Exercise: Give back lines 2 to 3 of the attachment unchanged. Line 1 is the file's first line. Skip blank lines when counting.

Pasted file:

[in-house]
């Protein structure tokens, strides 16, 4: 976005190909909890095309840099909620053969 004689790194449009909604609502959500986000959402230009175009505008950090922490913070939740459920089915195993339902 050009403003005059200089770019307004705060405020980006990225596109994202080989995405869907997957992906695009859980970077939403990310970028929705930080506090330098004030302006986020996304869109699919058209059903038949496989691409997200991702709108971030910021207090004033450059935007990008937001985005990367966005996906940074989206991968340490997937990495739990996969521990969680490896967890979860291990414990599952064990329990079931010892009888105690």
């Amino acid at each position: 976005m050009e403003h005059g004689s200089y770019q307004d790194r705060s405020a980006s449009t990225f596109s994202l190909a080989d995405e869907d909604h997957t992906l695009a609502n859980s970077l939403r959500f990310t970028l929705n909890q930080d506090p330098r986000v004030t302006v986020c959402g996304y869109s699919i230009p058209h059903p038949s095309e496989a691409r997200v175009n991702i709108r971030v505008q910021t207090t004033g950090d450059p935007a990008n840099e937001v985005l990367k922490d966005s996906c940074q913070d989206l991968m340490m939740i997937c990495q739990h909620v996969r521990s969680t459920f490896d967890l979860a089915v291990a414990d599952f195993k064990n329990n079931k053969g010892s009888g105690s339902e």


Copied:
């Protein structure tokens, strides 16, 4: 976005190909909890095309840099909620053969 004689790194449009909604609502959500986000959402230009175009505008950090922490913070939740459920089915195993339902 050009403003005059200089770019307004705060405020980006990225596109994202080989995405869907997957992906695009859980970077939403990310970028929705930080506090330098004030302006986020996304869109699919058209059903038949496989691409997200991702709108971030910021207090004033450059935007990008937001985005990367966005996906940074989206991968340490997937990495739990996969521990969680490896967890979860291990414990599952064990329990079931010892009888105690």
């Amino acid at each position: 976005m050009e403003h005059g004689s200089y770019q307004d790194r705060s405020a980006s449009t990225f596109s994202l190909a080989d995405e869907d909604h997957t992906l695009a609502n859980s970077l939403r959500f990310t970028l929705n909890q930080d506090p330098r986000v004030t302006v986020c959402g996304y869109s699919i230009p058209h059903p038949s095309e496989a691409r997200v175009n991702i709108r971030v505008q910021t207090t004033g950090d450059p935007a990008n840099e937001v985005l990367k922490d966005s996906c940074q913070d989206l991968m340490m939740i997937c990495q739990h909620v996969r521990s969680t459920f490896d967890l979860a089915v291990a414990d599952f195993k064990n329990n079931k053969g010892s009888g105690s339902e």